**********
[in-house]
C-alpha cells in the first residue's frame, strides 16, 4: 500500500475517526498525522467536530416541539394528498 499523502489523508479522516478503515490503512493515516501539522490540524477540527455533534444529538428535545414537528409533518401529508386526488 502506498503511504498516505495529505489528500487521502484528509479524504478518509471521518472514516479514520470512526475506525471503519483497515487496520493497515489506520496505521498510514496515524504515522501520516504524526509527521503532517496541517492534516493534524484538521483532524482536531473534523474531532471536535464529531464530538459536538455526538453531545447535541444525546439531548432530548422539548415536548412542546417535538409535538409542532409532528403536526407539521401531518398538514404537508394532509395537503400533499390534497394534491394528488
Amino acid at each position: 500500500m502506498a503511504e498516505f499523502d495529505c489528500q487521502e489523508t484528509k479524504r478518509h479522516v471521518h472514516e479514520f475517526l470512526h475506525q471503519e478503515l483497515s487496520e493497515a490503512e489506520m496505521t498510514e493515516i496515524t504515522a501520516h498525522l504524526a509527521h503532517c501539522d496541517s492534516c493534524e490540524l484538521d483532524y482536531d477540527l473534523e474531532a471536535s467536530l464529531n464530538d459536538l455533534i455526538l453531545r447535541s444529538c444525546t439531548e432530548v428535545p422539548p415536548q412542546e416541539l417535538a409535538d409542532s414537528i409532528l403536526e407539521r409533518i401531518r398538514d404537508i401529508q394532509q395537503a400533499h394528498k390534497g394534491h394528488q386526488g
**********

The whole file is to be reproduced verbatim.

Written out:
[in-house]
C-alpha cells in the first residue's frame, strides 16, 4: 500500500475517526498525522467536530416541539394528498 499523502489523508479522516478503515490503512493515516501539522490540524477540527455533534444529538428535545414537528409533518401529508386526488 502506498503511504498516505495529505489528500487521502484528509479524504478518509471521518472514516479514520470512526475506525471503519483497515487496520493497515489506520496505521498510514496515524504515522501520516504524526509527521503532517496541517492534516493534524484538521483532524482536531473534523474531532471536535464529531464530538459536538455526538453531545447535541444525546439531548432530548422539548415536548412542546417535538409535538409542532409532528403536526407539521401531518398538514404537508394532509395537503400533499390534497394534491394528488
Amino acid at each position: 500500500m502506498a503511504e498516505f499523502d495529505c489528500q487521502e489523508t484528509k479524504r478518509h479522516v471521518h472514516e479514520f475517526l470512526h475506525q471503519e478503515l483497515s487496520e493497515a490503512e489506520m496505521t498510514e493515516i496515524t504515522a501520516h498525522l504524526a509527521h503532517c501539522d496541517s492534516c493534524e490540524l484538521d483532524y482536531d477540527l473534523e474531532a471536535s467536530l464529531n464530538d459536538l455533534i455526538l453531545r447535541s444529538c444525546t439531548e432530548v428535545p422539548p415536548q412542546e416541539l417535538a409535538d409542532s414537528i409532528l403536526e407539521r409533518i401531518r398538514d404537508i401529508q394532509q395537503a400533499h394528498k390534497g394534491h394528488q386526488g